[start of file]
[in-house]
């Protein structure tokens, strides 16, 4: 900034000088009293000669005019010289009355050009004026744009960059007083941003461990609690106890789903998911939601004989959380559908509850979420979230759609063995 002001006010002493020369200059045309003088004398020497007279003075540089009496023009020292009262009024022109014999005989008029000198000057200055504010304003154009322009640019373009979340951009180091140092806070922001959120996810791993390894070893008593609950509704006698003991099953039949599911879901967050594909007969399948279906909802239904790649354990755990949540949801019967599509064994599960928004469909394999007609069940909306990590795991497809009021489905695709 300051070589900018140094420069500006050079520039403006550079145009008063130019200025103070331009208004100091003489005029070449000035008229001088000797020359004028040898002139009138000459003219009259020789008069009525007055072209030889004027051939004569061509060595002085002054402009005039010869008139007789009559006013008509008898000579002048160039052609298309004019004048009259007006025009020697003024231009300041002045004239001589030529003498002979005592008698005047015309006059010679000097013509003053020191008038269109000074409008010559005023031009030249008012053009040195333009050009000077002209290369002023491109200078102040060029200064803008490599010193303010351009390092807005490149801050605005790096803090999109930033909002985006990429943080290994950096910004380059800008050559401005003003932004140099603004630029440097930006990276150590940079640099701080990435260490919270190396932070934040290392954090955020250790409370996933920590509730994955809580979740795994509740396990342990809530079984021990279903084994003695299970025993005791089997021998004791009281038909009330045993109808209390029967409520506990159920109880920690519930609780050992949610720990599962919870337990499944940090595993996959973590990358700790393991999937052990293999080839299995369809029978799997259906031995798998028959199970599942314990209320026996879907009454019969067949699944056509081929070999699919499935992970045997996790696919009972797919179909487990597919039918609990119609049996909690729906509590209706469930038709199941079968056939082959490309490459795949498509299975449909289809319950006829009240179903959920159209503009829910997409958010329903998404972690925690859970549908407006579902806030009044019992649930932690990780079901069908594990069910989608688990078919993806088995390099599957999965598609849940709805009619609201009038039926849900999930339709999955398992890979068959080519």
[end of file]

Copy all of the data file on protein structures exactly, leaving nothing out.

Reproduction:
[in-house]
């Protein structure tokens, strides 16, 4: 900034000088009293000669005019010289009355050009004026744009960059007083941003461990609690106890789903998911939601004989959380559908509850979420979230759609063995 002001006010002493020369200059045309003088004398020497007279003075540089009496023009020292009262009024022109014999005989008029000198000057200055504010304003154009322009640019373009979340951009180091140092806070922001959120996810791993390894070893008593609950509704006698003991099953039949599911879901967050594909007969399948279906909802239904790649354990755990949540949801019967599509064994599960928004469909394999007609069940909306990590795991497809009021489905695709 300051070589900018140094420069500006050079520039403006550079145009008063130019200025103070331009208004100091003489005029070449000035008229001088000797020359004028040898002139009138000459003219009259020789008069009525007055072209030889004027051939004569061509060595002085002054402009005039010869008139007789009559006013008509008898000579002048160039052609298309004019004048009259007006025009020697003024231009300041002045004239001589030529003498002979005592008698005047015309006059010679000097013509003053020191008038269109000074409008010559005023031009030249008012053009040195333009050009000077002209290369002023491109200078102040060029200064803008490599010193303010351009390092807005490149801050605005790096803090999109930033909002985006990429943080290994950096910004380059800008050559401005003003932004140099603004630029440097930006990276150590940079640099701080990435260490919270190396932070934040290392954090955020250790409370996933920590509730994955809580979740795994509740396990342990809530079984021990279903084994003695299970025993005791089997021998004791009281038909009330045993109808209390029967409520506990159920109880920690519930609780050992949610720990599962919870337990499944940090595993996959973590990358700790393991999937052990293999080839299995369809029978799997259906031995798998028959199970599942314990209320026996879907009454019969067949699944056509081929070999699919499935992970045997996790696919009972797919179909487990597919039918609990119609049996909690729906509590209706469930038709199941079968056939082959490309490459795949498509299975449909289809319950006829009240179903959920159209503009829910997409958010329903998404972690925690859970549908407006579902806030009044019992649930932690990780079901069908594990069910989608688990078919993806088995390099599957999965598609849940709805009619609201009038039926849900999930339709999955398992890979068959080519």